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INTERVIEW: Linda Berdoll, Zeal of a True Obsessive

Updated: Jan 30

Welcome to the Tuesday Author Interview with Christina Boyd for the Who, What, When, Where, and Why.

Linda Berdoll’s debut book, her own continuation of Jane Austen’s classic Pride and Prejudice, was initially self-published in 1999 under the title The Bar Sinister. But I first read the novel in 2006, two years after Sourcebooks had re-published it under the new title Mr. Darcy Takes A Wife. I had only recently come to the Jane Austen fanfiction (JAFF) world—not long after seeing director Joe Wright’s adaptation of Pride and Prejudice (2005)—when my sister recommended Berdoll's book. I admit I had no idea what to expect from this madcap, sexy sequel. However, it’s Berdoll’s explicit voyeurism into the Darcy’s enthusiastic and abundant lovemaking that offends many Austen readers, thus, separating readers into two camps: those who fervently love Berdoll’s work and those who vehemently hate it. Contrary to the naysayers, there is more to this landmark work of fanfiction than numerous seductions and copious conjugal proclivities between the literary world’s most beloved couple. Check out my review at Austenprose. Hold onto your bonnets, I am clearly on Team Berdoll.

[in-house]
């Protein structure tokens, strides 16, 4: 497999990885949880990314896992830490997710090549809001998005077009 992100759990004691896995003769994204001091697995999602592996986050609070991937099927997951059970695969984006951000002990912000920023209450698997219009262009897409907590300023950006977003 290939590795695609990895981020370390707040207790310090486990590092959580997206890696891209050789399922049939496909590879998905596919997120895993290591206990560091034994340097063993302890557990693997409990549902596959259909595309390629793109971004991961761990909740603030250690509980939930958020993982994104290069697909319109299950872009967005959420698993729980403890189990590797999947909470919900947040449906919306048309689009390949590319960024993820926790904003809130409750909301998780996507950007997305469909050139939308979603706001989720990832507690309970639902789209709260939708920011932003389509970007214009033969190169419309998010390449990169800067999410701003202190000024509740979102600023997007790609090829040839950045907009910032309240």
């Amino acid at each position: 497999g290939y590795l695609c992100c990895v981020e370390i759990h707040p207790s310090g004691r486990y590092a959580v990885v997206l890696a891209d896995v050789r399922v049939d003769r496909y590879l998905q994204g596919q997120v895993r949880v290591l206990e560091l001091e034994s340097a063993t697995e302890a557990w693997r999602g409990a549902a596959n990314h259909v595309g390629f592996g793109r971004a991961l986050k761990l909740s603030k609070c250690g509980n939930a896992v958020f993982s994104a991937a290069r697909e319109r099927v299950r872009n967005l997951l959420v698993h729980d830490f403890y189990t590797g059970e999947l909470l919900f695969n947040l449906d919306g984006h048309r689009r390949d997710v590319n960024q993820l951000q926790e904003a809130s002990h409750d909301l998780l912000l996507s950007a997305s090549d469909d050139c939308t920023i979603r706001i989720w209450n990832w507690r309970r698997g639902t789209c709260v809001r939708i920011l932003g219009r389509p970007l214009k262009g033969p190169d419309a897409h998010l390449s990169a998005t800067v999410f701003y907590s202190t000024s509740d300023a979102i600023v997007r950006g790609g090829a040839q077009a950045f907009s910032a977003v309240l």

Christina: When did you first think you had a book to write, and how did you start?

Linda: Mr. Darcy Takes a Wife began with the BBC 1995 mini-series of P&P. It awakened a love of all things “Jane Austen.” I was so taken with Darcy and Elizabeth I watched that production again and again, read and re-read Austen’s books (with all the zeal of a true obsessive). On vacation, we even made a side trip to Chatsworth—believed to be the model for fictitious Pemberley.